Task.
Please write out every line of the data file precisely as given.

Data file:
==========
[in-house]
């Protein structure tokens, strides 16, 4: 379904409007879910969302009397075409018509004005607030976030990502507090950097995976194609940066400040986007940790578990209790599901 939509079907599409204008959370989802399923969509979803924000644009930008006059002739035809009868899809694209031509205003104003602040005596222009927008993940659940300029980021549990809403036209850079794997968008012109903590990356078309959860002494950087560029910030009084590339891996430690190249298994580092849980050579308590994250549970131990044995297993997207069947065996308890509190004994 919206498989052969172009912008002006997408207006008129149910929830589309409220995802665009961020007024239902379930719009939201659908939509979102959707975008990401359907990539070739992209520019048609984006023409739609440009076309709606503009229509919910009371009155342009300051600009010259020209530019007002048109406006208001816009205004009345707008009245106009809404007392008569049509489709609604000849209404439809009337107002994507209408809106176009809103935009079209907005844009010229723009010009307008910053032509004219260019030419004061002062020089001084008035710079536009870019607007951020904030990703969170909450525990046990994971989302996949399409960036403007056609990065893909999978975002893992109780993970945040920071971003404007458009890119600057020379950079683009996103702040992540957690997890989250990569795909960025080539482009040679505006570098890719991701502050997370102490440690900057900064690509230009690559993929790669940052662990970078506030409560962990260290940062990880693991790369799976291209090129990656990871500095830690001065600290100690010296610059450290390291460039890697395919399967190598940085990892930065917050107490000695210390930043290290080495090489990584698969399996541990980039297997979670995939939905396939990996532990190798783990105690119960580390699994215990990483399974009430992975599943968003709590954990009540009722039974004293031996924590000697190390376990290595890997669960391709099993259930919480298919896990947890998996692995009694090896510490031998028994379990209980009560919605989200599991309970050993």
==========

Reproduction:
[in-house]
């Protein structure tokens, strides 16, 4: 379904409007879910969302009397075409018509004005607030976030990502507090950097995976194609940066400040986007940790578990209790599901 939509079907599409204008959370989802399923969509979803924000644009930008006059002739035809009868899809694209031509205003104003602040005596222009927008993940659940300029980021549990809403036209850079794997968008012109903590990356078309959860002494950087560029910030009084590339891996430690190249298994580092849980050579308590994250549970131990044995297993997207069947065996308890509190004994 919206498989052969172009912008002006997408207006008129149910929830589309409220995802665009961020007024239902379930719009939201659908939509979102959707975008990401359907990539070739992209520019048609984006023409739609440009076309709606503009229509919910009371009155342009300051600009010259020209530019007002048109406006208001816009205004009345707008009245106009809404007392008569049509489709609604000849209404439809009337107002994507209408809106176009809103935009079209907005844009010229723009010009307008910053032509004219260019030419004061002062020089001084008035710079536009870019607007951020904030990703969170909450525990046990994971989302996949399409960036403007056609990065893909999978975002893992109780993970945040920071971003404007458009890119600057020379950079683009996103702040992540957690997890989250990569795909960025080539482009040679505006570098890719991701502050997370102490440690900057900064690509230009690559993929790669940052662990970078506030409560962990260290940062990880693991790369799976291209090129990656990871500095830690001065600290100690010296610059450290390291460039890697395919399967190598940085990892930065917050107490000695210390930043290290080495090489990584698969399996541990980039297997979670995939939905396939990996532990190798783990105690119960580390699994215990990483399974009430992975599943968003709590954990009540009722039974004293031996924590000697190390376990290595890997669960391709099993259930919480298919896990947890998996692995009694090896510490031998028994379990209980009560919605989200599991309970050993």